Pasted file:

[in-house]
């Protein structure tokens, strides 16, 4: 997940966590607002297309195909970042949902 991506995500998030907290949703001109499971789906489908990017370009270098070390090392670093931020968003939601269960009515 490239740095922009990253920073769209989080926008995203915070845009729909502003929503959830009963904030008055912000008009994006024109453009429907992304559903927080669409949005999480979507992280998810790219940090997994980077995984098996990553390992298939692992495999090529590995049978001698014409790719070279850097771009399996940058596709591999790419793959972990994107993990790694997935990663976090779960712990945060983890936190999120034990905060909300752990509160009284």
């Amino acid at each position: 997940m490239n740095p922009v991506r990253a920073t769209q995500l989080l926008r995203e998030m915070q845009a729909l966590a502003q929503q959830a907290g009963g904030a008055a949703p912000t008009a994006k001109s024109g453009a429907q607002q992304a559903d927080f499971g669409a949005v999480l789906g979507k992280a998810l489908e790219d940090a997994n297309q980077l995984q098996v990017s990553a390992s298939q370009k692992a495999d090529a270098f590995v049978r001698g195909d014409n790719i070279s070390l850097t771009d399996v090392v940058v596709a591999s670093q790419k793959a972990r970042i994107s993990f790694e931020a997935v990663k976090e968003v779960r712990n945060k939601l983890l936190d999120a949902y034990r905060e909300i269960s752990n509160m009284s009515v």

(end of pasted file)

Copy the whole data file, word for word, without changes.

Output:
[in-house]
């Protein structure tokens, strides 16, 4: 997940966590607002297309195909970042949902 991506995500998030907290949703001109499971789906489908990017370009270098070390090392670093931020968003939601269960009515 490239740095922009990253920073769209989080926008995203915070845009729909502003929503959830009963904030008055912000008009994006024109453009429907992304559903927080669409949005999480979507992280998810790219940090997994980077995984098996990553390992298939692992495999090529590995049978001698014409790719070279850097771009399996940058596709591999790419793959972990994107993990790694997935990663976090779960712990945060983890936190999120034990905060909300752990509160009284």
């Amino acid at each position: 997940m490239n740095p922009v991506r990253a920073t769209q995500l989080l926008r995203e998030m915070q845009a729909l966590a502003q929503q959830a907290g009963g904030a008055a949703p912000t008009a994006k001109s024109g453009a429907q607002q992304a559903d927080f499971g669409a949005v999480l789906g979507k992280a998810l489908e790219d940090a997994n297309q980077l995984q098996v990017s990553a390992s298939q370009k692992a495999d090529a270098f590995v049978r001698g195909d014409n790719i070279s070390l850097t771009d399996v090392v940058v596709a591999s670093q790419k793959a972990r970042i994107s993990f790694e931020a997935v990663k976090e968003v779960r712990n945060k939601l983890l936190d999120a949902y034990r905060e909300i269960s752990n509160m009284s009515v």